At one time, the farm was viewed as a safe place to raise a family. However, in this day and age, there is no certain location in our world that is guaranteed safe from crime. Studies show that rural residents are ten times more likely to be a victim of a crime than they were twenty-five years ago.

People who make their lives on the farm must now take preventative steps to eliminate the losses that occur from the rising number of rural burglaries and thefts. Listed below are two programs that you can put to use on your rural farm and property that will enhance the security of your home as well as your equipment.

Equipment/Property Identification

All equipment and property should be marked individually and independently from the factory serial number. The most beneficial and successful type of marking would be the owner number system. The system utilizes a nine character code as follows.

The first two characters are the farmer’s initials. The next two characters would be the first two letters of the county in which the farm is located, followed by the two letter code for the state. The last three digits should be a numbering system for your equipment, starting with 001. For effective record keeping, you should follow a sequential numbering system.

Example: Farmer John Doe of Bollinger County, Missouri, has three tractors that he wants to mark. The number for the first tractor would be as follows:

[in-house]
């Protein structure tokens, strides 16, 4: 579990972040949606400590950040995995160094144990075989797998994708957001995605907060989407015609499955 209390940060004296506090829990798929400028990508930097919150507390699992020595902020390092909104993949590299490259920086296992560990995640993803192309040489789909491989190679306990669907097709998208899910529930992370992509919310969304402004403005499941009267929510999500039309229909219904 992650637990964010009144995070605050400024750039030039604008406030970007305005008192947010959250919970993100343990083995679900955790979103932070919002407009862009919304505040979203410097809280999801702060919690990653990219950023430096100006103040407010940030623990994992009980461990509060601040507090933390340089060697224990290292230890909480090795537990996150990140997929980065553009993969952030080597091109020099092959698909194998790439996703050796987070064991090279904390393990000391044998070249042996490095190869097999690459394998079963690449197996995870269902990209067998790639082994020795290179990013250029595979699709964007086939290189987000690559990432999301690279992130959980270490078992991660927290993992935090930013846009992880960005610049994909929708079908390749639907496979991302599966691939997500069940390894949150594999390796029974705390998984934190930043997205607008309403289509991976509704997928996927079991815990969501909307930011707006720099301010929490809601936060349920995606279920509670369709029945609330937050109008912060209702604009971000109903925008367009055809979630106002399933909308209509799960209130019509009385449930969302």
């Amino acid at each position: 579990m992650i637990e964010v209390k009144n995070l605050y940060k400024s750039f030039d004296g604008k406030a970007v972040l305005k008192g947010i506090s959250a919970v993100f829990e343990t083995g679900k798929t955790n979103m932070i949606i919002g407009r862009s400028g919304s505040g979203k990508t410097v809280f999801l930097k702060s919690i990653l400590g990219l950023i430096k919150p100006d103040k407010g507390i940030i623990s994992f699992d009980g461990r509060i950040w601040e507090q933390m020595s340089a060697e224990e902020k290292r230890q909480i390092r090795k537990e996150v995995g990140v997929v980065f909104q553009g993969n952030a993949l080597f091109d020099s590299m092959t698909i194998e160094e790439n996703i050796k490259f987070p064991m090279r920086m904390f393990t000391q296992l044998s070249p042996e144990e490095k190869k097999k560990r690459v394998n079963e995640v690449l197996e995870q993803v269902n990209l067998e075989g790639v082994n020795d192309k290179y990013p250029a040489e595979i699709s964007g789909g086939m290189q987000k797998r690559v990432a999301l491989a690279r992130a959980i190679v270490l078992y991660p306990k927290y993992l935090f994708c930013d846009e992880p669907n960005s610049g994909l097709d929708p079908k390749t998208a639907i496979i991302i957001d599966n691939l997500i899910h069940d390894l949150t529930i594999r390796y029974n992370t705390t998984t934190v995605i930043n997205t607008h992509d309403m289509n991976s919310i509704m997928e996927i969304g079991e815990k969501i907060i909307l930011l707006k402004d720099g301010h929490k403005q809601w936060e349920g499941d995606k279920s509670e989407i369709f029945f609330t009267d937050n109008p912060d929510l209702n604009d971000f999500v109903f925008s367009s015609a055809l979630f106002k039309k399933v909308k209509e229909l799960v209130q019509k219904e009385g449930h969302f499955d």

Note: After you have numbered each piece of equipment on your farm, it is very important that you keep records of all pieces of equipment. The records should include both your owner-assigned numbers and the factory serial number. These numbers will assist the police in locating your property. Owner numbers should be embedded in the metal where possible. This will make it harder for the thief to destroy the number. A punch alphabet/number engraving is recommended for this system.

Agriculture Zone Security

To implement the agricultural zone security plan, the landowner surveys the property and identifies areas or zones that share common security problems.


  • Zone 1: This includes the outside limits or boundaries of the property. The owner can post " No Trespassing" and "Warning" signs, build barriers to prevent crop damage or equipment theft, and make sure gates are heavily secured to prevent easy access.
  • Zone 2: This includes outlying or remote areas. This zone may contain feed barns and storage sheds, both easy targets if unprotected. Expensive agrichemicals seem to be prime targets for thieves. They are easy to steal and even easier to see. Doors and windows should be made of appropriate materials and heavily secured. Any machinery in the area should be disabled or securely chained. Because many burglaries occur during the night, adequate exterior lighting should be installed. Finally, all property, including chemical cans, should be clearly marked with owner-assigned numbers.
  • Zone 3: The central work area of a farm or ranch along with the family home constitute this zone. Trees and shrubs should be trimmed to maintain good visibility. Equipment can be seen easily from the house and barn. Proper lighting will also deter break-ins.
  • Zone 4: This includes another attractive target for thieves: the central storage work area. The same rules apply here: marking property, securing doors and windows, and installing exterior lighting.